If there are a thousand stories in the naked city, how many are there in the country? As we travel the upper Midwest this week, Roger and I are finding many stories from the heartland. A recurring theme from talking to folks in the rural areas is that local presence is the key to meeting their unique needs. Broadband is important, but what you do with it and how you get people to use broadband is as critical. Stay tuned to ViodiTV and our other channels over the next couple of months as we release these videos.
Global Telcos come to Silicon Valley In Search of Innovation and Partnerships by Alan Weissberger
Global mobile app downloads will reach nearly 18 billion this year with sales of $15.1 billion, nearly triple last year’s revenues, according to Gartner Research. How much of that $15.1B went into the pocket of carriers (versus Apple and Google)?
Having missed the first wave of mobile ecosystem value creation, global telcos are coming to Silicon Valley in droves, looking to partner with entrepreneurial companies that are developing innovative technologies that might complement their networks. 15 of those telcos disclosed what they were looking for at the Sept 15, 2011 Telecom Council Carrier Connections (TC3) meeting in Mt. View, CA.
[Click here to read this comprehensive article regarding telecom operators’ efforts to marry their networks with the magic of the Silicon Valley start-up culture.]
A telco as an app developer? Leo Anderson of Paul Bunyan Communications proves that is happening in this interviewed recorded at the 2011 MTA Annual Convention. Appropriately enough, the theme of the show was, “There’s an App for that.” Anderson talks about the motivation behind the iPhone app they developed, how it works with their IPTV system and provides insight as to some of the features they would like to add.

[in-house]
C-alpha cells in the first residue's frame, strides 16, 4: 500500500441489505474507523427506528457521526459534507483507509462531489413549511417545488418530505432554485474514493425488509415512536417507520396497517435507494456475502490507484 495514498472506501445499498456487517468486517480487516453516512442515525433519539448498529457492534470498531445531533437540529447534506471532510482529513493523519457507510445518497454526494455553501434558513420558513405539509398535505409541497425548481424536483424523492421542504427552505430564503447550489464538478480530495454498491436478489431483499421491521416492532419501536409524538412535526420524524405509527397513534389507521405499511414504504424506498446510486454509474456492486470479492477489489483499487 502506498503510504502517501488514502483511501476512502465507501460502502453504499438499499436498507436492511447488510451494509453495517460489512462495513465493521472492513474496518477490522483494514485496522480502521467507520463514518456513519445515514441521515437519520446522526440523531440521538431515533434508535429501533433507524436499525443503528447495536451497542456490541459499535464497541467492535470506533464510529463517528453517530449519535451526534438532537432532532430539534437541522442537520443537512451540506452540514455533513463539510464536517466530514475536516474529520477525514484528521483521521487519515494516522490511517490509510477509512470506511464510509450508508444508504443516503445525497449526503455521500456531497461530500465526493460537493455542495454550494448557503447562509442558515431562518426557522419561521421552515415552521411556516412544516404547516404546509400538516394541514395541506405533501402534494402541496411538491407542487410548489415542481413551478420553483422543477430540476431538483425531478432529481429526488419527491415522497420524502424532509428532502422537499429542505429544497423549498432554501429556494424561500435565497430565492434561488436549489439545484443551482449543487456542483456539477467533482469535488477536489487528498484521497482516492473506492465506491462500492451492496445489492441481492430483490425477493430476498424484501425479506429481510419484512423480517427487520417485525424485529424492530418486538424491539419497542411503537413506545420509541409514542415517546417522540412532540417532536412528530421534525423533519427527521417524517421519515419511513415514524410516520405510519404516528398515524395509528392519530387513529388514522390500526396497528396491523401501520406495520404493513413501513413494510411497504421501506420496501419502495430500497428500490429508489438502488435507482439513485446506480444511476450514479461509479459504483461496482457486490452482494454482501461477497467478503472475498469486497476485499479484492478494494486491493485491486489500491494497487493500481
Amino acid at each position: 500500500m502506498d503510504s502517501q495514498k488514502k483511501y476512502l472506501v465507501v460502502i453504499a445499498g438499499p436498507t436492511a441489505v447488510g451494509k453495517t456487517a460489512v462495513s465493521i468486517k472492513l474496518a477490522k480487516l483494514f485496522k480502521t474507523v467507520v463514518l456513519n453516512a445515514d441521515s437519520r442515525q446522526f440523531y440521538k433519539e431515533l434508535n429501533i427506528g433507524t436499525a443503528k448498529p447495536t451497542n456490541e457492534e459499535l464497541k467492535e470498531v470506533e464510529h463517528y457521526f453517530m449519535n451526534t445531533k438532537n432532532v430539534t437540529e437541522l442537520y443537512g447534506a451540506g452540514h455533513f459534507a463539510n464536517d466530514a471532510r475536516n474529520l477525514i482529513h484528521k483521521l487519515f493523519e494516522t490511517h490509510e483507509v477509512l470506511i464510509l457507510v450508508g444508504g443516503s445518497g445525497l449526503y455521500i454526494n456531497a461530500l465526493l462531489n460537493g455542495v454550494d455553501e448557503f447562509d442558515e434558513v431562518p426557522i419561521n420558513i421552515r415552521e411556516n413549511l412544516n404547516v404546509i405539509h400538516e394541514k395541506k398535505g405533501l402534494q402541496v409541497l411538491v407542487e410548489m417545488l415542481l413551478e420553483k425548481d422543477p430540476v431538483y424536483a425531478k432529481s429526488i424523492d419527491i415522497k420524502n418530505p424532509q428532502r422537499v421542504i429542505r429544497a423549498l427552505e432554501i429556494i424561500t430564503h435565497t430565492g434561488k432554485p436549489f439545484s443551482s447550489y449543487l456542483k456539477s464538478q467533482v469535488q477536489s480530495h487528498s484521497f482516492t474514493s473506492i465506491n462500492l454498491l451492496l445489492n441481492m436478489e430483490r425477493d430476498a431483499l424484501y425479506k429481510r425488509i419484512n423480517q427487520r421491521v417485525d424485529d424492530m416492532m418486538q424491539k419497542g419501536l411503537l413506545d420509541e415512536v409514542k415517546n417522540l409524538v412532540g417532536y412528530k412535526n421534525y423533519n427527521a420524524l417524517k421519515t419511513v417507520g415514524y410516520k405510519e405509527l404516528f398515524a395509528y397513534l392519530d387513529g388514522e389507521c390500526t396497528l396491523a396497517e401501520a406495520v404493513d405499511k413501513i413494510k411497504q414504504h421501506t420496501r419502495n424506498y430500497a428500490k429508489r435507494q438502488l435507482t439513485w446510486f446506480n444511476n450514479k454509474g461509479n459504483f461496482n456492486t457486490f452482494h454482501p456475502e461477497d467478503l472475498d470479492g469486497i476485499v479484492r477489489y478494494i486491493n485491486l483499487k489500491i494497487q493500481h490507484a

Editor’s note: With one of the first ATM video deployments, Paul Bunyan Communications lives up to the pioneer spirit of its name by clearing a technology path for others to follow.
Speaking of MTA events, Lana Eccles of HickoryTech, who is part of the MTA Video Peer Group, tells me that this year’s Video forum, will be jam-packed with great information, including four middleware vendors, NCTC, and Synacor attending as speakers. She also hints that there will be some very special speakers that she can quite name yet. Look for the agenda on the MNTA.org web site later this week, but be sure to set aside November 17th and 18th for this always informative event.
For a flavor of last year’s event, pleas check out this interview with Matt Polka and the issues going on with retransmission consent (nothing ever seems to change, just the names of the players).
The video interview above, Kian Saneii of Independa, illustrates a cloud-based system that helps a person stay in their home, even as they age or fight long-term health issues. Through sensors and two-way communications, the health care giver can be remote, but with a 24-hour virtual presence. This approach of substituting technology and communications promises a better quality of life at a lower price than the nursing home alternative.
The Korner – A Krazy Thought
One way I enjoy staying in touch with my friends from independent telco and cable companies is via their newsletters. Like their customers, I love receiving paper copies of their missives, but the email editions are nice as well. These newsletters are as much educational, as promotional, as they provide information on how to choose and use telecom and broadband-related services.
A story that caught my eye the other day explained that young men constituted the first telephone operators. The article pointed out that they were not the most reliable, were often were rude and pulled pranks on their customers. So, 132 years ago this month, the hiring of the first female operator, with her soothing voice, cultured manner and patience with callers, was the spark that turned her profession into one that was female-dominated.
Emma Nutt went on to a 30-year career and was the prototypical telephone operator. Eventually, mechanical and then electronic switching eliminated the need for operators to manually connect telephone circuits.
To show you how distorted my mind is, I thought this article was a joke given the operator’s name. I thought the punch line was that they hired Emma, but not her crazy sister, Ima – drum roll, please.